Attorney General of India K K Venugopal has declined a request for consent to initiate criminal contempt of court proceedings against Kapil Sibal for certain remarks that he made during a speech on the subject of “Judicial Rollback of Civil Liberties”.
What is ‘contempt of court’?
- Contempt of court, often referred to simply as “contempt“, is the offence of being disobedient to or disrespectful toward a court of law and its officers in the form of behaviour that opposes or defies the authority, justice and dignity of the court.
- Article 129 and 215 of the Constitution of India empowers the Supreme Court and High Court respectively to punish people for their respective contempt. Article 19 that empowers the citizens with freedom of speech has put a reasonable restriction over their speech with contempt of court added as a reasonable restriction on the same.
- In India contempt of court is of two types –
- Civil contempt – Under Section 2(b) of the Contempt of Courts Act of 1971, civil contempt has been defined as wilful disobedience to any judgment, decree, direction, order, writ or other process of a court or wilful breach of an undertaking given to a court.
- Criminal contempt – Under Section 2(c) of the Contempt of Courts Act of 1971, criminal contempt has been defined as the publication (whether by words, spoken or written, or by signs, or by visible representation, or otherwise) of any matter or the doing of any other act whatsoever which –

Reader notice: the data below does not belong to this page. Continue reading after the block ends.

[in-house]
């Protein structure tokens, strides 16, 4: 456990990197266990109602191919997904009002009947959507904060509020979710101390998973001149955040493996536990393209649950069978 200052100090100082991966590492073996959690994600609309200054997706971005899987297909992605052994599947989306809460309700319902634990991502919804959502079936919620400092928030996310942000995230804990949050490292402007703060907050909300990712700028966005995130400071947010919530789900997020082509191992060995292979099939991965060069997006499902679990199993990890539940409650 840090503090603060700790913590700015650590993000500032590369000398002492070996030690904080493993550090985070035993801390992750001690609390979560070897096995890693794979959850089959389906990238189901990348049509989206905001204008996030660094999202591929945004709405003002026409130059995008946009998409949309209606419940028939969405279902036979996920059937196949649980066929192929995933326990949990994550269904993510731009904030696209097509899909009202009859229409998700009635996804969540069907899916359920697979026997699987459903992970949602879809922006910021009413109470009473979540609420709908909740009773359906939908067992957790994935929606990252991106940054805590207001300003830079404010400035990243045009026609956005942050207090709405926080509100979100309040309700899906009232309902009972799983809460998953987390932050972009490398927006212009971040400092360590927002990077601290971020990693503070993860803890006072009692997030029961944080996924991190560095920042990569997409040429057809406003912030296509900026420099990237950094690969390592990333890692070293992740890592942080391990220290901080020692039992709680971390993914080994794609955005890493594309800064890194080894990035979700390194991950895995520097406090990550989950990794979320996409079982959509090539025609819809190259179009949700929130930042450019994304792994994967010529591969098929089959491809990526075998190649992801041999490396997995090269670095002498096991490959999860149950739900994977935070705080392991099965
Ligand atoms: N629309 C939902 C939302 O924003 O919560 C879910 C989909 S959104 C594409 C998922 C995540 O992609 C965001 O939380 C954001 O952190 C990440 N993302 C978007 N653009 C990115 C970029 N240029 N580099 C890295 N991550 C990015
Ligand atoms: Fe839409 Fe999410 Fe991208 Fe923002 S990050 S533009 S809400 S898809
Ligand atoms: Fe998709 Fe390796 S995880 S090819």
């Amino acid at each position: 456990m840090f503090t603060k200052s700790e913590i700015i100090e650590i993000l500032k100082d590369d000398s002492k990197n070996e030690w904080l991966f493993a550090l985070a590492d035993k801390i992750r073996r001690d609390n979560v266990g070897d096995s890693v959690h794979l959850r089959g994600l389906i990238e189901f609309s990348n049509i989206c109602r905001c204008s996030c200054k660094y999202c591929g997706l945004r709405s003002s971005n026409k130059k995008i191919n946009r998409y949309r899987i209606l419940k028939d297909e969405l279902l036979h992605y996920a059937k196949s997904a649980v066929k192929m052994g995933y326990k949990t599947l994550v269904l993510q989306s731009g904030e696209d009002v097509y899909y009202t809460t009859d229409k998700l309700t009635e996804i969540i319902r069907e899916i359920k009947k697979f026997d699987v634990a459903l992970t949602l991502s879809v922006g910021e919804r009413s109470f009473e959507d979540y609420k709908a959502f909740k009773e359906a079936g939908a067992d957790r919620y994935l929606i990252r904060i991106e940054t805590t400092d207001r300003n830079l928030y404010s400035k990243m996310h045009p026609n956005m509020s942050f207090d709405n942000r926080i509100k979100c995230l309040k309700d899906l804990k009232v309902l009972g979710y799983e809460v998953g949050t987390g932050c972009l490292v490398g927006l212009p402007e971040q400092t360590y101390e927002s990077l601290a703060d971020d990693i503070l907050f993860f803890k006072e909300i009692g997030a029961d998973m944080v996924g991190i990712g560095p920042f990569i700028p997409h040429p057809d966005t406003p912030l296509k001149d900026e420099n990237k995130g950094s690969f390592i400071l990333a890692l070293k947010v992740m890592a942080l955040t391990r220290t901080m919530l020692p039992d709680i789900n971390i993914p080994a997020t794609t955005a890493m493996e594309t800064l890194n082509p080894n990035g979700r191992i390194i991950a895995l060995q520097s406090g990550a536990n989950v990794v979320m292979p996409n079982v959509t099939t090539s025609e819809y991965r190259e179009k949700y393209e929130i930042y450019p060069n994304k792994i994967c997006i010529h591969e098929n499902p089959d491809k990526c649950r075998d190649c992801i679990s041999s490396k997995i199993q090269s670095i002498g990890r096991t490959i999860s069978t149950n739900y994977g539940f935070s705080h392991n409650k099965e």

- Scandalises or tends to scandalise, or lowers or tends to lower the authority of, any court, or
- Prejudices, or interferes or tends to interfere with the due course of any judicial proceeding, or
- Interferes or tends to interfere with, or obstructs or tends to obstruct, the administration of justice in any other manner.
Why Attorney General’s consent is required?
Subsection 1 of Section 15 (Cognisance of criminal contempt in other cases) of The Contempt of Courts Act, 1971 reads: “In the case of a criminal contempt, other than a contempt referred to in Section 14 (“Procedure where contempt is in the face of the Supreme Court or a High Court”), the Supreme Court or the High Court may take action on its own motion or on a motion made by (a) the Advocate-General, or (b) any other person, with the consent in writing of the Advocate-General…”.
Contempt of court –
- While the apex court has made the application of the sedition law subject to certain conditions, it has hardly demonstrated similar willingness to make contempt of court contingent upon, say, obstruction of justice.
- In 1998, the apex court had ruled that no Act of Parliament can take away the power of the SC and the High Courts to punish for contempt and, in 2000, in T Sudhakar Prasad, it ruled that the powers of contempt are inherent in nature and the Contempt of Court Act is merely in addition to the Articles 129 and 215 of the Constitution.
- It is true that a strong judiciary, one that is not maligned simply by pleading freedom of speech, is vital to a democracy. But, the SC itself, in Shreya Singhal (2015), had nuanced what freedom of speech meant in the context of social media.
- Besides, while the 274th report of the Law Commission notes that “attacks on the personal character of a judge is “punishable contempt”, it also says that the ‘very nature of the power (to determine and punish contempt) casts a sacred duty on the Courts to exercise the same with greatest care and circumspection’.
- The SC itself, in Baradakanta Mishra (1974), had laid down a litmus test for determining contempt; it should be seen if the alleged matter does wrong to the judge personally or to the public—“the key word is ‘justice’, not ‘judge’”.